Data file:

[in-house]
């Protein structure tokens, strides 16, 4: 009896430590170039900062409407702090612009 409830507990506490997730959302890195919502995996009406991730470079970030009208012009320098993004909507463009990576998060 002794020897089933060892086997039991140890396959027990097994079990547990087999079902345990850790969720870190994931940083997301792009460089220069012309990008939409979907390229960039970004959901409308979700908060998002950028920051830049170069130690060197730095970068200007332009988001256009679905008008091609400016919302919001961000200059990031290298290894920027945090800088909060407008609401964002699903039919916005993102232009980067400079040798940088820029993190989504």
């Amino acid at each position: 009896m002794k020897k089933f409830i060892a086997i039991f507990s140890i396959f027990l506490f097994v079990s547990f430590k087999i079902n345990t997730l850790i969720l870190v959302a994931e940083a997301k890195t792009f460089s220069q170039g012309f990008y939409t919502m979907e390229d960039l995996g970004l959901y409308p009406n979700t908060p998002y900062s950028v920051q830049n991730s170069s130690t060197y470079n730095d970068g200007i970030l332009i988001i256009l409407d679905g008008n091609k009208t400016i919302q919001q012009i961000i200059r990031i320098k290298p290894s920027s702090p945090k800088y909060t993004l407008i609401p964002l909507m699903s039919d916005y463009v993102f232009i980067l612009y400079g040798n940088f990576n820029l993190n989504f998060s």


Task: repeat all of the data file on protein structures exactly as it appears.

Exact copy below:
[in-house]
């Protein structure tokens, strides 16, 4: 009896430590170039900062409407702090612009 409830507990506490997730959302890195919502995996009406991730470079970030009208012009320098993004909507463009990576998060 002794020897089933060892086997039991140890396959027990097994079990547990087999079902345990850790969720870190994931940083997301792009460089220069012309990008939409979907390229960039970004959901409308979700908060998002950028920051830049170069130690060197730095970068200007332009988001256009679905008008091609400016919302919001961000200059990031290298290894920027945090800088909060407008609401964002699903039919916005993102232009980067400079040798940088820029993190989504």
């Amino acid at each position: 009896m002794k020897k089933f409830i060892a086997i039991f507990s140890i396959f027990l506490f097994v079990s547990f430590k087999i079902n345990t997730l850790i969720l870190v959302a994931e940083a997301k890195t792009f460089s220069q170039g012309f990008y939409t919502m979907e390229d960039l995996g970004l959901y409308p009406n979700t908060p998002y900062s950028v920051q830049n991730s170069s130690t060197y470079n730095d970068g200007i970030l332009i988001i256009l409407d679905g008008n091609k009208t400016i919302q919001q012009i961000i200059r990031i320098k290298p290894s920027s702090p945090k800088y909060t993004l407008i609401p964002l909507m699903s039919d916005y463009v993102f232009i980067l612009y400079g040798n940088f990576n820029l993190n989504f998060s």